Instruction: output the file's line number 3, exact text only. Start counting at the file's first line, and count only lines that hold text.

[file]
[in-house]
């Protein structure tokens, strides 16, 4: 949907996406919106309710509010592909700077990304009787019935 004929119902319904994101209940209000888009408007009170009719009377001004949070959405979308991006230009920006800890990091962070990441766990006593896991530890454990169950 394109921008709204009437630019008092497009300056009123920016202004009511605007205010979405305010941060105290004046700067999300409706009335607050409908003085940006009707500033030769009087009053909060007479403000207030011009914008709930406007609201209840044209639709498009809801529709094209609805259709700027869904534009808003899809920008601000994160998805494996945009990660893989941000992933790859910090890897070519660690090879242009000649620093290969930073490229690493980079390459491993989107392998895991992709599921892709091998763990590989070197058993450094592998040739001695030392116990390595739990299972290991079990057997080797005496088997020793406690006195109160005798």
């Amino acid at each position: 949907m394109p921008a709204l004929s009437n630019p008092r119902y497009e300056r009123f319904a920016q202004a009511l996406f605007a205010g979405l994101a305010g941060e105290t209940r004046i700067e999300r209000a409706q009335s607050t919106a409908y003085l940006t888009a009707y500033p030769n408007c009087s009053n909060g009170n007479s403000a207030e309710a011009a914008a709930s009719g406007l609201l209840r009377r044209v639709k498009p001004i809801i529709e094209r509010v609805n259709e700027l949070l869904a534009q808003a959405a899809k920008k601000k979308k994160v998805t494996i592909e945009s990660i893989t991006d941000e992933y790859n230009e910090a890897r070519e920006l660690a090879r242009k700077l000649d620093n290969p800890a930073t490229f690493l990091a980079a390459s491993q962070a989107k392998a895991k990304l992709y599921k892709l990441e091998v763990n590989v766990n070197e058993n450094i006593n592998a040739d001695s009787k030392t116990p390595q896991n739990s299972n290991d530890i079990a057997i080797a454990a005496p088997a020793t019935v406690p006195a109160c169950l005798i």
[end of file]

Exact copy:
């Amino acid at each position: 949907m394109p921008a709204l004929s009437n630019p008092r119902y497009e300056r009123f319904a920016q202004a009511l996406f605007a205010g979405l994101a305010g941060e105290t209940r004046i700067e999300r209000a409706q009335s607050t919106a409908y003085l940006t888009a009707y500033p030769n408007c009087s009053n909060g009170n007479s403000a207030e309710a011009a914008a709930s009719g406007l609201l209840r009377r044209v639709k498009p001004i809801i529709e094209r509010v609805n259709e700027l949070l869904a534009q808003a959405a899809k920008k601000k979308k994160v998805t494996i592909e945009s990660i893989t991006d941000e992933y790859n230009e910090a890897r070519e920006l660690a090879r242009k700077l000649d620093n290969p800890a930073t490229f690493l990091a980079a390459s491993q962070a989107k392998a895991k990304l992709y599921k892709l990441e091998v763990n590989v766990n070197e058993n450094i006593n592998a040739d001695s009787k030392t116990p390595q896991n739990s299972n290991d530890i079990a057997i080797a454990a005496p088997a020793t019935v406690p006195a109160c169950l005798i």